Two: why should we trust these quotes?
For legal reasons, let it be known that I’m not suggesting for a moment that the Best Exotic Marigold Hotel reactions aren’t from real people; I’m certain they are! If I’d stood outside my local cinema after seeing it and harvested quotes from my fellow patrons, I’m sure I could have filled two adverts with raves. (Some critics were a bit sniffy, some not, but it is, at the end of the day, a people’s film.) However, I find the Twitter comments more worrying. Anybody could start an account on the social networking site, give themselves a stupid name, and write a great review of Project X, which could then be passed off as genuine. Who’s to know? It’s impossible to check.
Again, I’m sure the two quotes used by Project X are 100% independent and genuine. But it’s a technique that’s wide open to abuse.
Today, there’s an ad for the film Salmon Fishing In The Yemen, a quirky, feelgood, adult-aimed comedy whose professional reviews have been fine, but so-so, but whose marketing is wall-to-wall raves. Again, as well as repeating nice notices from Woman & Home and Easy Living, they have polled real moviegoers, presumably ones who’ve been to preview screenings, which are not uncommon. Here are some:
“An incredibly funny and sweet film I have no hesitation in recommending it to everyone”
“Delightfully charming and laugh out loud funny”
“I loved it as much as Marigold Hotel.”
And here are the names of the non-critics who assessed the film:
Anthony Sharpe, Bournemouth, 34
Penny Philpott, Southampton, 54
Susan Hockey, Norwich, 61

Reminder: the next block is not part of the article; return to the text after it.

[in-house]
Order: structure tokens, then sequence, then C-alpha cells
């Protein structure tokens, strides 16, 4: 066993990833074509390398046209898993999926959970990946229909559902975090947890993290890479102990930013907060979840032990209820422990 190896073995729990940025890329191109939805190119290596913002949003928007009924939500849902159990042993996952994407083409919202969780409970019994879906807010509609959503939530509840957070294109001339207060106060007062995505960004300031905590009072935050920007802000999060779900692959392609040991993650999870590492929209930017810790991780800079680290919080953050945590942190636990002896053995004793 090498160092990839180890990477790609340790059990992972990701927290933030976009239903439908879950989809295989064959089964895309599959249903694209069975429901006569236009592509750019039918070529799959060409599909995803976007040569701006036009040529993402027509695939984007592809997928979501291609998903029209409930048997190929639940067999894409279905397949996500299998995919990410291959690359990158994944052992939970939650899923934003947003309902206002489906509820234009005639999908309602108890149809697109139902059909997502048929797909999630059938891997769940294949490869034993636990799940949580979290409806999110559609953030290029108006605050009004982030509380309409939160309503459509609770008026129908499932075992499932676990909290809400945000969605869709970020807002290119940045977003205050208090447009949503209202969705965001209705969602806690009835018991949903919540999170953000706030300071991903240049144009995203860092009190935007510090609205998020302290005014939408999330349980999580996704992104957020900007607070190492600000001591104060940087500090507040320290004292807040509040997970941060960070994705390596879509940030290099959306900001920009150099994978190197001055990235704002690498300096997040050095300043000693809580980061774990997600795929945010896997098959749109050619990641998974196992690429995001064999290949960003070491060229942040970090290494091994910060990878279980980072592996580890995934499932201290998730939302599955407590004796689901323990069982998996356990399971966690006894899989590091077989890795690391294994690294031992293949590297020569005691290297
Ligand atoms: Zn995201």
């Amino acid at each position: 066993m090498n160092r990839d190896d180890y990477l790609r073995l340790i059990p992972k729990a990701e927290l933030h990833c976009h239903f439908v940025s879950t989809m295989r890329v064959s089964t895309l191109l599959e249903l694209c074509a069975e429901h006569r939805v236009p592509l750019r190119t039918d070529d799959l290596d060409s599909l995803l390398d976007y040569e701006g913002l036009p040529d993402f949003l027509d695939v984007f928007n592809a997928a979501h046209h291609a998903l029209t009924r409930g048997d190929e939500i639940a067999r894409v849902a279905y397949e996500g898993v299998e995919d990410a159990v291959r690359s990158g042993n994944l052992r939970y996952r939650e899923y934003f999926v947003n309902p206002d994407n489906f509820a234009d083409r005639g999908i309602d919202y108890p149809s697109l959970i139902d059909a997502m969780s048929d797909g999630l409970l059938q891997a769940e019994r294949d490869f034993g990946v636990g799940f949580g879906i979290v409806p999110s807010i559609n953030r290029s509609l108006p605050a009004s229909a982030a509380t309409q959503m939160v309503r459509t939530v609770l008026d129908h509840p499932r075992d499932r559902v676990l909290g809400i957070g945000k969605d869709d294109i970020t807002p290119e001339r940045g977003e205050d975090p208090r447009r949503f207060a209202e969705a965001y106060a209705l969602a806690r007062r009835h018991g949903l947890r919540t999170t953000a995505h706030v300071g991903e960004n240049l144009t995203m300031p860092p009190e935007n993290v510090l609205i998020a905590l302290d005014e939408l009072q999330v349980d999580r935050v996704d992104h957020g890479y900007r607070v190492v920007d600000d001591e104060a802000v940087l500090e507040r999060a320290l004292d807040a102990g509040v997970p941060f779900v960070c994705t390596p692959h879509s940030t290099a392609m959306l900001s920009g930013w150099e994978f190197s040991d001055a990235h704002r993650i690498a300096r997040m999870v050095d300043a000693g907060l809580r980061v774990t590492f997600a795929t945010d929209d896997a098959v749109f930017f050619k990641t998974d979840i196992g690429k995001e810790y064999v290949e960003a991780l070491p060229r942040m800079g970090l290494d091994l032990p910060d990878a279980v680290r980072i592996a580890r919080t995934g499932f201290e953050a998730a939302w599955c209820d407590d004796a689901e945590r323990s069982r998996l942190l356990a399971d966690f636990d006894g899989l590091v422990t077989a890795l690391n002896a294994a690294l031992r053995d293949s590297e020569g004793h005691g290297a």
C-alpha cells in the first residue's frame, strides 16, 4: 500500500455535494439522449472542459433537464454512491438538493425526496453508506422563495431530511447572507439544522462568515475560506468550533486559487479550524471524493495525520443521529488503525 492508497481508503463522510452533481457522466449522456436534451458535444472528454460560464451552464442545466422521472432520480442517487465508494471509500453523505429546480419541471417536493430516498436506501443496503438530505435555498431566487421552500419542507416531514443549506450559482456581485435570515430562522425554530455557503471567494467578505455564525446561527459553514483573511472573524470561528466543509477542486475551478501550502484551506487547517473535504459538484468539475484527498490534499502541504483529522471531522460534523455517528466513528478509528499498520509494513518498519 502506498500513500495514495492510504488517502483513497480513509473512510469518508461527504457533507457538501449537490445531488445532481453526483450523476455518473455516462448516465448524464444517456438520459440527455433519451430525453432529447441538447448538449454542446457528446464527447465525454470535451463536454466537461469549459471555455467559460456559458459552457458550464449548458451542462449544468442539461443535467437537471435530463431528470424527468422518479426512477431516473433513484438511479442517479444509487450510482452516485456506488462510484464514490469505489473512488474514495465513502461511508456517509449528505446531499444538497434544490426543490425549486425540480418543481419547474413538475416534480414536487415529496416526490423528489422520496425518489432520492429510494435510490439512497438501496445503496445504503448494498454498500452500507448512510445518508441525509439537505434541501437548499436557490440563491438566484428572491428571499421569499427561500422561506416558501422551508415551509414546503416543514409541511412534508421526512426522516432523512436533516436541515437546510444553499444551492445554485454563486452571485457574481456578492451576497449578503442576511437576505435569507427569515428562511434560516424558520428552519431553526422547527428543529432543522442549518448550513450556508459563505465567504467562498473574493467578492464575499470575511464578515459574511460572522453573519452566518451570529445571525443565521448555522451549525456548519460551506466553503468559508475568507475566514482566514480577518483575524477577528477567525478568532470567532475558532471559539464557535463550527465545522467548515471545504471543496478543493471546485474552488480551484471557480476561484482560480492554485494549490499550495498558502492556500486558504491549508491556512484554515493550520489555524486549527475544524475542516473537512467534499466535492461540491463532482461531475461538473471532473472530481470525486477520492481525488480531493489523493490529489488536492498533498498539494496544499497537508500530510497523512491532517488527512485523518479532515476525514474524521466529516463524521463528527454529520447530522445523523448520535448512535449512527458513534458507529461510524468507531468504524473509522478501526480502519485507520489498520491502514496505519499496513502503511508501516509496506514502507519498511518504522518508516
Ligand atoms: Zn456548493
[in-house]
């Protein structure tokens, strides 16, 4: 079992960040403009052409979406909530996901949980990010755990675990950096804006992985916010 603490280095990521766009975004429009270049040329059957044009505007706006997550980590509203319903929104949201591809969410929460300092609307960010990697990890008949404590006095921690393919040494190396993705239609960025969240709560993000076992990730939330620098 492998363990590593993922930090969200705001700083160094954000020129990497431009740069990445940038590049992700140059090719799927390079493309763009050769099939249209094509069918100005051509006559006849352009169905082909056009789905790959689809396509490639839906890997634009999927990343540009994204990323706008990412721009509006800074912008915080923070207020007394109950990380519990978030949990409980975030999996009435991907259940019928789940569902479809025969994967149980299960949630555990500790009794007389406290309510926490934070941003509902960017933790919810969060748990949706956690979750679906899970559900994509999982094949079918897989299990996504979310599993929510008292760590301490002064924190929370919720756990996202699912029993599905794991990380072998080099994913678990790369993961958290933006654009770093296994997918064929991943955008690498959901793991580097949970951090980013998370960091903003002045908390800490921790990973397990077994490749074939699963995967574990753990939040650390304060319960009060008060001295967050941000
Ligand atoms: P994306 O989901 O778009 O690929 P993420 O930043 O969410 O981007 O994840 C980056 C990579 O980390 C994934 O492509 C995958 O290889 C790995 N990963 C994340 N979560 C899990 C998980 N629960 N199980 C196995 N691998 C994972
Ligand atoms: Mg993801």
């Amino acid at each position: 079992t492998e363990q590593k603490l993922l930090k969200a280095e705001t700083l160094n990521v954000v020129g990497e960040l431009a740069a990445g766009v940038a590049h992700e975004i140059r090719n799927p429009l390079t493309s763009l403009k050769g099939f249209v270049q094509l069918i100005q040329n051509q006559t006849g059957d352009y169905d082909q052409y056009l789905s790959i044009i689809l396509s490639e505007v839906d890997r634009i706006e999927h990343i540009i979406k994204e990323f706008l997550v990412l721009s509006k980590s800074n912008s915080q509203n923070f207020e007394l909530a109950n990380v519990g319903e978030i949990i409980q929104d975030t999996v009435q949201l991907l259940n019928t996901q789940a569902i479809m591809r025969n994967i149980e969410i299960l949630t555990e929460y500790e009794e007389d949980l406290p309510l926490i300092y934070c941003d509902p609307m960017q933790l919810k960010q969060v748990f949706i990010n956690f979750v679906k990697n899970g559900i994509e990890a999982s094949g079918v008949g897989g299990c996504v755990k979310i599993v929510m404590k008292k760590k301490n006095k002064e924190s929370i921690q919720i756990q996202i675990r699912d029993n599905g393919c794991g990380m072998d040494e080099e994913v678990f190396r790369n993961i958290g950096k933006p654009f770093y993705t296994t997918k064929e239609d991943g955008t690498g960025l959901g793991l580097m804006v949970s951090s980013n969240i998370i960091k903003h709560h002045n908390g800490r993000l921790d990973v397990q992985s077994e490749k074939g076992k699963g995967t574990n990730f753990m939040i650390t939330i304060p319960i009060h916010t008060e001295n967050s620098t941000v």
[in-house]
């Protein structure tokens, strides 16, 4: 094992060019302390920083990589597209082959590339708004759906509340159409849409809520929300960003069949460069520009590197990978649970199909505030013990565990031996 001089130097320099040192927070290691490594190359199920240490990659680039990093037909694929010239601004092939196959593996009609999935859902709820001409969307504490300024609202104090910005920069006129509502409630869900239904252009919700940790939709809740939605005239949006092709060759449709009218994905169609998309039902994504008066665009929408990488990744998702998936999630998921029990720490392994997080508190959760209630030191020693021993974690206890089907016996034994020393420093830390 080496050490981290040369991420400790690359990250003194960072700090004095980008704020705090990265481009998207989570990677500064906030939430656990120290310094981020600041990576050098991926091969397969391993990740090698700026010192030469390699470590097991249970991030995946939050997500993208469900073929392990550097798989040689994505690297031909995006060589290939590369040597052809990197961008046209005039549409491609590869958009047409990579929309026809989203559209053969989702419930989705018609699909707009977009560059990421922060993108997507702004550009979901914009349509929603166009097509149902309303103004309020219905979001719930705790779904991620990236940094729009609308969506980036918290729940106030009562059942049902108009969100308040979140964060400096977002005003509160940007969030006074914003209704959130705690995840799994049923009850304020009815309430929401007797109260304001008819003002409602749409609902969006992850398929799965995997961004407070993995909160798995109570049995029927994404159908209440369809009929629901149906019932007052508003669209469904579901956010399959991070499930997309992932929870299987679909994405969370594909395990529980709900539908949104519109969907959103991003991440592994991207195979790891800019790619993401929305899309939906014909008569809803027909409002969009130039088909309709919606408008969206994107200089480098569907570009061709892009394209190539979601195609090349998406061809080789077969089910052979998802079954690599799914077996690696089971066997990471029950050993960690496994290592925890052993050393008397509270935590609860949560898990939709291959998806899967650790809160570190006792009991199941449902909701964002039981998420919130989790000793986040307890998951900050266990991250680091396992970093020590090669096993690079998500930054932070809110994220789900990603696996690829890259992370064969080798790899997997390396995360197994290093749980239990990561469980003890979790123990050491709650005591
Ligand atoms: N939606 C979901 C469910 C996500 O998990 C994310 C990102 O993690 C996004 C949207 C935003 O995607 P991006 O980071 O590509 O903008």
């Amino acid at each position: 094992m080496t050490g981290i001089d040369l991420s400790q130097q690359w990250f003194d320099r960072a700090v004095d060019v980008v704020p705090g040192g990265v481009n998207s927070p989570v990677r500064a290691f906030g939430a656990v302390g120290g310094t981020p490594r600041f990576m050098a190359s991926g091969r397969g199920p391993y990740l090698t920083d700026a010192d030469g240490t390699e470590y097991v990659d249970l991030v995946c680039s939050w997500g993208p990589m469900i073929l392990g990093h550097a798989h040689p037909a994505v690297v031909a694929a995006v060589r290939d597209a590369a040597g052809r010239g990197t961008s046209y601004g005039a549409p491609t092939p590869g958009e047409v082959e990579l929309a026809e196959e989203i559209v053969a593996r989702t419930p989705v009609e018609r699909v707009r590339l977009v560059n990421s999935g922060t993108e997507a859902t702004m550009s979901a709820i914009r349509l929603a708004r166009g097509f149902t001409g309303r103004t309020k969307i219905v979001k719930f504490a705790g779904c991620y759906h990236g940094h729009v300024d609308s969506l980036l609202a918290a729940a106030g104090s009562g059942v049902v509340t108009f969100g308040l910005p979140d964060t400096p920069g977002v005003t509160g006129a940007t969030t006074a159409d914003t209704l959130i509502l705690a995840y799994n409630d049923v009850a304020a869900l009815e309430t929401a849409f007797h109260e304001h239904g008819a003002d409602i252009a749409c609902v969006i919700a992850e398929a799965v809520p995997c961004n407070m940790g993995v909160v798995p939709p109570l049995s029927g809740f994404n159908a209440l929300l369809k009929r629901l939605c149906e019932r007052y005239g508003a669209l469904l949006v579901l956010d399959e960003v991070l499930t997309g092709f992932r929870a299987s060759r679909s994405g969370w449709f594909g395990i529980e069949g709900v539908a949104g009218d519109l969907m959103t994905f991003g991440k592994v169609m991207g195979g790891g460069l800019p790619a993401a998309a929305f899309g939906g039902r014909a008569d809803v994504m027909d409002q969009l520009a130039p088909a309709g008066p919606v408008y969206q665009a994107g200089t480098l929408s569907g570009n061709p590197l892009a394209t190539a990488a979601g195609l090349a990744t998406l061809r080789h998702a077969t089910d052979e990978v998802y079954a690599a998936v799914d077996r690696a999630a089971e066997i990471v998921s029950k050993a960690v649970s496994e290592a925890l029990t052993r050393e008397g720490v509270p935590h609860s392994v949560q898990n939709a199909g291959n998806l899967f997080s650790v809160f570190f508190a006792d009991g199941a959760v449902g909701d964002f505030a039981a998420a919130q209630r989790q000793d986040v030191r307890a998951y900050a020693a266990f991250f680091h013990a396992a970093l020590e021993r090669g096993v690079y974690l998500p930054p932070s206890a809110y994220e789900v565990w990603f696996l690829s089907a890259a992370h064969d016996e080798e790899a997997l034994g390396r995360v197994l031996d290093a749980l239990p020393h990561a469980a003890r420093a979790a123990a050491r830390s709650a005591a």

Again, the ages. Again, the towns. Assuming these are genuine, which we must, how clever to give this much information about them. We don’t just know how old the citizen critics are, we know where they live! And one of them has had the marketing nous to compare Yemen to Marigold Hotel.
Now, you have to believe me, I am not against this new methodology because it threatens my job, as I don’t think of myself as A Critic, I just write about films and sometimes review them. (I review more films on my blog than I do for magazines, and if I’m not being paid, I say I’m not a professional critic.) It’s democratic to ask “civilians” to review films, although in the case of Yemen, they can’t have paid to see it, and must have seen it at a special screening, which suggests a freebie. I guess this makes them even more like professional critics, who do not pay either. (I pay to see films at the cinema more than I attend screenings, so once again, I am less of a critic, more of a punter.)
I still find it a bit odd. What do others think? Do you, as punters, want other punters to review films, just as customers star-rate books on Amazon, or restaurants, holidays, electrical appliances etc. on other websites? Does the seasoned film critic have any place in this democratic world? Should the Guardian pay Peter Bradshaw to review films when it could just ask members of the public to do it for free?
Perhaps – fingers crossed! – this new, democratic form of advertising will, in fact, return film critics to their ivory towers, where they can continue dispensing their opinions from positions of privilege but with verifiable credentials. You may not agree with my views on a film, but at least I’m real, and you can check my CV. How are we to contextualise Penny Philpott, Southampton, 54?